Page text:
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Focus on; Port Augusta's native Trolley fish

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Today, a quick highlight on Port Augusta's lesser known but widely spread native fish, The Trolley Fish.
The Trolley Fish, although spotted in numerous locations across the globe, is well known to locals and leading scientific journals to be endemic to Port Augusta, South Australia.
Known to be regularly spotted both in fresh and salt water the Trolley Fish is truly an adaptable and hardy creature. This has lead to the species being spotted in various locations around the globe but never in schools larger than five to ten. However for the first time, just this month, divers have discovered what was long thought to be a myth, A super-colony. Located in the tidal waters off Port Augusta, in truly staggering numbers, some 500 of the species were spotted in this dive and it's beginning to draw questions from the scientific community of what we truly know of this beautiful creature.

You would not be amiss to make the correlation between the Trolley fish with it's more land based cousin the 'Land Trolley' or as it is known more colloquially "The shopping trolley".
Although there is a stunning physical similarity between the two, their differences are more akin to that of a salamander and an axolotl. The new research reflects a similar set of traits as well.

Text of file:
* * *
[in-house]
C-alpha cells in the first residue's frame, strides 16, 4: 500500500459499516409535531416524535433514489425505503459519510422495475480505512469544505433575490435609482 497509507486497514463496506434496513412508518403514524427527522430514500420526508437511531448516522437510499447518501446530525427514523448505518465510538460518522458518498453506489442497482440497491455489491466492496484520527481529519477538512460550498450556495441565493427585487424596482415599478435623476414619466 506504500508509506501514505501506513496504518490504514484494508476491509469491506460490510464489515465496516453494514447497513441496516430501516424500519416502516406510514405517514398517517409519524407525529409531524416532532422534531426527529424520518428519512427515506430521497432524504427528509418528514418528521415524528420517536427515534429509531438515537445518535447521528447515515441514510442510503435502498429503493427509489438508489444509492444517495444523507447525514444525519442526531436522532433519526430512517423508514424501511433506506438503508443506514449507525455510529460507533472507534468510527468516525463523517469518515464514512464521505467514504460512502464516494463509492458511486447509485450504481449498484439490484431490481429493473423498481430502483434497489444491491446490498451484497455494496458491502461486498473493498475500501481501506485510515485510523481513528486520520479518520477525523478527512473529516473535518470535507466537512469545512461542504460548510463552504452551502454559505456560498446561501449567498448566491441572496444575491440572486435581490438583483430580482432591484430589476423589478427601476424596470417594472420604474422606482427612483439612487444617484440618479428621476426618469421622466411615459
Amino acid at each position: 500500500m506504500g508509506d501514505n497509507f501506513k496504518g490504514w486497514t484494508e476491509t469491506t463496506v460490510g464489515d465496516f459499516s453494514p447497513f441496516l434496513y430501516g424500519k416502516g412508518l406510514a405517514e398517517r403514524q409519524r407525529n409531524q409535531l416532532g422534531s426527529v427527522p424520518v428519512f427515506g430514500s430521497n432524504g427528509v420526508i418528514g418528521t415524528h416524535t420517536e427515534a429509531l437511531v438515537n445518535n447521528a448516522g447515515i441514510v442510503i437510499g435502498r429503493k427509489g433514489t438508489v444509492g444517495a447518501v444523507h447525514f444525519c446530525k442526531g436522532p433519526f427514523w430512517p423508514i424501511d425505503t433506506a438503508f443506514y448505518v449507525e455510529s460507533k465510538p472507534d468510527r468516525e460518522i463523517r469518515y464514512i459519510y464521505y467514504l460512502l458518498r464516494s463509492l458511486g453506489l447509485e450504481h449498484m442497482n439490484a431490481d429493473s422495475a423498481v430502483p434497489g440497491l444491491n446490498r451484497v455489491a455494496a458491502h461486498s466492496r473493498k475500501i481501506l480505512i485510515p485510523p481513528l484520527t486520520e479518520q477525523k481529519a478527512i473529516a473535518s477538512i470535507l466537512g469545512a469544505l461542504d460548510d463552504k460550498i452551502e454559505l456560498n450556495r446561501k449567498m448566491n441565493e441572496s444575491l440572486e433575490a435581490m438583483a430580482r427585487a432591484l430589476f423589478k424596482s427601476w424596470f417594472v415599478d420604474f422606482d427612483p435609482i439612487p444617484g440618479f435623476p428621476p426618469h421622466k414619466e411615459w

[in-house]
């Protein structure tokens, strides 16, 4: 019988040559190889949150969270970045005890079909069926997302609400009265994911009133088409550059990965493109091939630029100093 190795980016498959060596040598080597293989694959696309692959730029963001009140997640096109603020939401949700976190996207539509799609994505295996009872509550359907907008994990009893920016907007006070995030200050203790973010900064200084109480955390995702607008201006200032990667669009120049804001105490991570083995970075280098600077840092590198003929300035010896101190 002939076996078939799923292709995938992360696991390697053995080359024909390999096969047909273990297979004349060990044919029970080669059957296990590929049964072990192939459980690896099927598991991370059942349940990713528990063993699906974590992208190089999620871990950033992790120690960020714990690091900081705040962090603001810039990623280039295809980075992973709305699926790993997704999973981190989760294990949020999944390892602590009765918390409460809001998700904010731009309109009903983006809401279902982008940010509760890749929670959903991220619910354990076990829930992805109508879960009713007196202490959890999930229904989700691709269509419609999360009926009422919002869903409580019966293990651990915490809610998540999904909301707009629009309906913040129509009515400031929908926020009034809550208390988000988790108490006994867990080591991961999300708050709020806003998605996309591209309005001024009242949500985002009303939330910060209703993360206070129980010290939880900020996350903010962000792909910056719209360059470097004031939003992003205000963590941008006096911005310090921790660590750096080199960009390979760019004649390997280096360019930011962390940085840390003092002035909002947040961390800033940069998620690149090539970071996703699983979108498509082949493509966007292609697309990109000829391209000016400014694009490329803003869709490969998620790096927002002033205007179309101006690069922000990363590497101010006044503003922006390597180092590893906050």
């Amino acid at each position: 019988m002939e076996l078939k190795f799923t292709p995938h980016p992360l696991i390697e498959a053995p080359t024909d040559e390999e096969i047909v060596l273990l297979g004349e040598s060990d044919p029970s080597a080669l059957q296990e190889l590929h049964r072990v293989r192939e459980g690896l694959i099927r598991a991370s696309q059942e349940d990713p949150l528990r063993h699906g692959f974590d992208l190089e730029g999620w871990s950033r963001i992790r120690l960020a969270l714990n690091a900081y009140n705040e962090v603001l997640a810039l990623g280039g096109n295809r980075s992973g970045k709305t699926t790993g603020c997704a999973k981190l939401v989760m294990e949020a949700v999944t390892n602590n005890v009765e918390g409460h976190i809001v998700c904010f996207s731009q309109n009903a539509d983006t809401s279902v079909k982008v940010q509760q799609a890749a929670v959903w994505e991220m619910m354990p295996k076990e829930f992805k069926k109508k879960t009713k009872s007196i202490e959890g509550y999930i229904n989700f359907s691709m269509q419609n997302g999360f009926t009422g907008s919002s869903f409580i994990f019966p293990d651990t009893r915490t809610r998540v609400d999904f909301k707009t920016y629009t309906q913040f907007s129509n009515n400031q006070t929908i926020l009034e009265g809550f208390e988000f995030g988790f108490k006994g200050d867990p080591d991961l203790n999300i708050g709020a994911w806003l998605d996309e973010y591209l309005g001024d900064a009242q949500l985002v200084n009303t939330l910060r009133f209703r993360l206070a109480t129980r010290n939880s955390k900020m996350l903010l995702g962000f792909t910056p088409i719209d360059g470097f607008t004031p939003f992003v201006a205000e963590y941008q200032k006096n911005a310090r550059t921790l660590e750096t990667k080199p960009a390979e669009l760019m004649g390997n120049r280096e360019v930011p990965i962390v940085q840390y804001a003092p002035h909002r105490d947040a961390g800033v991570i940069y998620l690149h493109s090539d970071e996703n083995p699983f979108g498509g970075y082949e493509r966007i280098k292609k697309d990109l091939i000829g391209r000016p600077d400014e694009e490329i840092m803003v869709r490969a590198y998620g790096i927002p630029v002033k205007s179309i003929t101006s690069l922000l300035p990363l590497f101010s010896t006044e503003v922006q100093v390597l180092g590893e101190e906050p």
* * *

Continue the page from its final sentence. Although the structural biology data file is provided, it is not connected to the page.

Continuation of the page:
Nearly every trolley (both land and sea based) begins their life in the ocean as an infantile baskopod before the development of their more advance traversal and aeration tools, the wheels.
This is where the species diverge as the land trolley then, (through a very sophisticated metamorphosis) converts its entire internal anatomy to be warm blooded and as such makes the transition to land. This process is very difficult for the creature and very often the defects caused in the process lead to lifelong mobility issue with often one and regularly all of its wheels becoming stiff and nigh on uncontrollable, even with assistance.

The Trolley Fish however, does not make that change instead opting to use it's nearly formed wheels to filter oxygen and sustenance from the surrounding water.
A process that, over millions of years of evolution, it has become so efficient at that it nearly never is required to move from the area it was born. Despite this, the Trolley fish is still an incredibly adept swimmer often found out at sea many kilometers despite little to no known methods of propulsion.
It is at this point the current research falls in a hole, despite the nearly limitless lifespans of these creature we have never observed them congregate or breed before.

Causing a great deal of excitement in the scientific community, it appears, much as the cuttlefish do in the nearby waters off the coast of Whyalla, that this super colony has come together in these numbers to breed.
If that happens to be true, we will surely be witnessing a once in a life time experience.

The Trolley fish, a truly remarkable creature.

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Photo Credit: ABC